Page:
Second, as I had indicated earlier, the army had planned to step in and was thrilled be given such a perfect fig leaf in the form of the June 30 Rebellion:


You have on the one hand what is clearly a revolutionary wave involving millions and millions of the Egyptian people. On the other hand, the army and the old regime have used that unprecedented upsurge to get themselves back in the saddle and to get rid of the Muslim Brotherhood.”

“. . . the coup, in order to legitimate itself both within Egypt and outside - particularly for the west which is important - has a kind of liberal front.  So, all these people who have very good democratic credentials, like El Baradei, have been placed at the forefront as if there were an actual democratic process taking place. And importantly those people, and the financiers behind them, control the media in Egypt. They have big private media at their service, controlled by the billionaires who are supporting these two parties.”


That last statement about the media is a theme I picked up elsewhere as well, and I have now added the new media in the hands of the wealthy industrialist class to the list of “players” in my last blog. As elsewhere, big money seeks to dominate politics no matter the context.

So much for the slight update from the last blog… As the crisis continues to unfold, my purpose here is to step back and give a brief synopsis of the social dynamics of the youth who, after all, triggered the “Arab Spring.”


Who are these revolutionaries?

Mohammed Bamyeh is a sociologist at the University of Pittsburgh who also happened to be on sabbatical doing research in Cairo the year the January 2011 revolution broke out. I am referring here to his recent piece  in Jadaliyya (an online journal published by the Arab Studies Institute in Beirut and Washington, DC) entitled “The June Rebellion.” Bamyeh has been in Egypt in the last month and interviewed people on the streets. Let me pass on three important points he makes about the revolutionary dynamic.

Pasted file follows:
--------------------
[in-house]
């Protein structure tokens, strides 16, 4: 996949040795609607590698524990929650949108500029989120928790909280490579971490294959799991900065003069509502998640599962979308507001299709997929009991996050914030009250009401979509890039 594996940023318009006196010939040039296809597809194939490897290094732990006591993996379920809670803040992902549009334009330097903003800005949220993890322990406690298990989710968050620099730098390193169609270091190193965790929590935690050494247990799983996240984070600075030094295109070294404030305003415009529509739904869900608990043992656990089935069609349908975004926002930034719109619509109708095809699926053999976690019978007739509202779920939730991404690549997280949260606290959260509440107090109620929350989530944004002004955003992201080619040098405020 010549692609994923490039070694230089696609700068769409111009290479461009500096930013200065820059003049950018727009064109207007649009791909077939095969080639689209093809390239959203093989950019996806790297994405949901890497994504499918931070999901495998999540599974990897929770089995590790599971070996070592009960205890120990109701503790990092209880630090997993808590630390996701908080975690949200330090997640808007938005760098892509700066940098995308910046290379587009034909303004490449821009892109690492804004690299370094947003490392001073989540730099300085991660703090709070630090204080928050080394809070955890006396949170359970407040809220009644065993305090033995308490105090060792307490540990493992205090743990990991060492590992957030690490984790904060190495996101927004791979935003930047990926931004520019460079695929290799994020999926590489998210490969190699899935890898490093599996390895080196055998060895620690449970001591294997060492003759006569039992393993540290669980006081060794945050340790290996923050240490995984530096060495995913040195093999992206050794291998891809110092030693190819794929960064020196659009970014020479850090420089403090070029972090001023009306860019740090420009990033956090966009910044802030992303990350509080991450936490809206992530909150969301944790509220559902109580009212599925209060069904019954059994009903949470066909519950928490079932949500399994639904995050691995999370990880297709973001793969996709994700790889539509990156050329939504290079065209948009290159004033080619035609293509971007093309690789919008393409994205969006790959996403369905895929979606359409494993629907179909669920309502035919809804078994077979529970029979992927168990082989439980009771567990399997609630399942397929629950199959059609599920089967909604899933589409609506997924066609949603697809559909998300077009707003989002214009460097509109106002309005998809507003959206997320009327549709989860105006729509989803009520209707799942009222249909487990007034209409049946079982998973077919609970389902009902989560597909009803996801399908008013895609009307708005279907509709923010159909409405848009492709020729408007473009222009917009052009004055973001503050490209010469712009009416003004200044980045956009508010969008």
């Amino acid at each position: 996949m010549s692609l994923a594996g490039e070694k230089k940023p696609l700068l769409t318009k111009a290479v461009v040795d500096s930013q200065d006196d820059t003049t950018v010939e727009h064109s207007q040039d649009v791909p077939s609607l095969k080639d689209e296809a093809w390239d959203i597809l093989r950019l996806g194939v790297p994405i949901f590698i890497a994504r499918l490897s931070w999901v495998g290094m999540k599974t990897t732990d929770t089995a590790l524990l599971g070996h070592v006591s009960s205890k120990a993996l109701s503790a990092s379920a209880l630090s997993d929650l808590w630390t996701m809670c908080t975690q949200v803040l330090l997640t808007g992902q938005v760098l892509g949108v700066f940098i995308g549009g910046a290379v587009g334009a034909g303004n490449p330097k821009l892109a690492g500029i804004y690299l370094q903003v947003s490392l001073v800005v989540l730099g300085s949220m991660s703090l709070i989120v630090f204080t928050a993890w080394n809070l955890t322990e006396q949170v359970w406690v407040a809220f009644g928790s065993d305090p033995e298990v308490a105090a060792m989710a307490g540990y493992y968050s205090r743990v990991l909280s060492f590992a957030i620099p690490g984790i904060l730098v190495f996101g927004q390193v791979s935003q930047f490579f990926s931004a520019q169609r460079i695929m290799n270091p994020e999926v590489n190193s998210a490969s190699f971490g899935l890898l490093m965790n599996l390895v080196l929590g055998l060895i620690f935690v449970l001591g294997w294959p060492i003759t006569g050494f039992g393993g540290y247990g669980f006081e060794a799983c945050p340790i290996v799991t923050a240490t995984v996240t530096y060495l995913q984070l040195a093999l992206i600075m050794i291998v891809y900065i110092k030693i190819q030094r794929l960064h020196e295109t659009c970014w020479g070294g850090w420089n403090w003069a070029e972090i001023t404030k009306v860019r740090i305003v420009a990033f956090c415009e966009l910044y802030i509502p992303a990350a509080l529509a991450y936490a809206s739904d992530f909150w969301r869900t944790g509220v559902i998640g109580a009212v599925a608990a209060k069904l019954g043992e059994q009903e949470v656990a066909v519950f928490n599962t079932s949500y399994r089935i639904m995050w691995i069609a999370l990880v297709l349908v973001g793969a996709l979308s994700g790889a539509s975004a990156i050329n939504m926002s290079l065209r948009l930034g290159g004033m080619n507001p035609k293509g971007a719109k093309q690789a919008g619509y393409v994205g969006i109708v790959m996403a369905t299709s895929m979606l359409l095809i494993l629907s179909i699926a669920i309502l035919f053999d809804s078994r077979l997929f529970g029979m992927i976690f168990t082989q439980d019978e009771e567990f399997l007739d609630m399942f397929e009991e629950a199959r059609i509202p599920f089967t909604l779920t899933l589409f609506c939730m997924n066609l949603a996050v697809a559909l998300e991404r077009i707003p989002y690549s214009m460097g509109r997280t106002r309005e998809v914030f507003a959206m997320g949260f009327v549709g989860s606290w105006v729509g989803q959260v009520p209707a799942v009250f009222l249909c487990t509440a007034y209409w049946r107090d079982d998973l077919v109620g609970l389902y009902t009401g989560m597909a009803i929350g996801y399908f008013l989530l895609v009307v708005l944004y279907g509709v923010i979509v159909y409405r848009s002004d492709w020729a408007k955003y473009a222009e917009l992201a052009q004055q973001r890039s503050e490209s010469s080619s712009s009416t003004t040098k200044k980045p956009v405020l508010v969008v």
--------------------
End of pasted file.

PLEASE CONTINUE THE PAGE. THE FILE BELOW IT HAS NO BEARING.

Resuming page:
1. The January revolution is an irreversible social movement with the June rebellion as just one more manifestation of it. As new events unfold, people apply what they learned before. In this sense, we can speak of a revolutionary “unconscious.” In Bamyeh’s words, “What is clear now is that the events we now know as the Arab Spring will constitute a long historical process. It will take many years to arrive at a stable destination defined by a new social consensus.” What one activist told him (“I’m here because I believe in harakat al-shari’ – the “street dynamic”) is indicative of a sea change in the average Egyptian’s involvement with politics. Here Bamyeh expresses both its social impact and its current limitation:


“During the struggle over the constitution at the end of 2012, with millions of people on the streets and the country on the edge of civil war, the most elementary observation of all appeared to escape all concerned: that this was the first time in modern Egyptian history that ordinary individuals actually cared about a constitution in such large numbers. That care was itself a profoundly new social phenomenon, indicating a great social transformation and the entrenchment in society of a perspective that no longer saw whatever happened at the level of high politics as external to ordinary people. But ordinary citizens do not know, yet, how to normalize this high politics, that it to say, how to bring it closer to them.”


Still, I want you to notice how two intelligent and articulate individuals (both “secular,” by the way) can interpret this social dynamic so very differently. Bamyeh is one of the very few sociologists in American academia who is a self-described anarchist (no, Bradly Manning and Edward Snowden, or Julian Assange of Wikileaks, don’t come close to defining a view that favors grassroots movements and mistrusts state power!). Keep that in mind as you read this excerpt commenting on the same phenomenon but seen through the lens of socialist party activist Sameh Naguib. He had just mentioned that this was a revolution that had brought “direct democracy” to millions of ordinary Egyptians. Asked whether this was simply about numbers, he answers: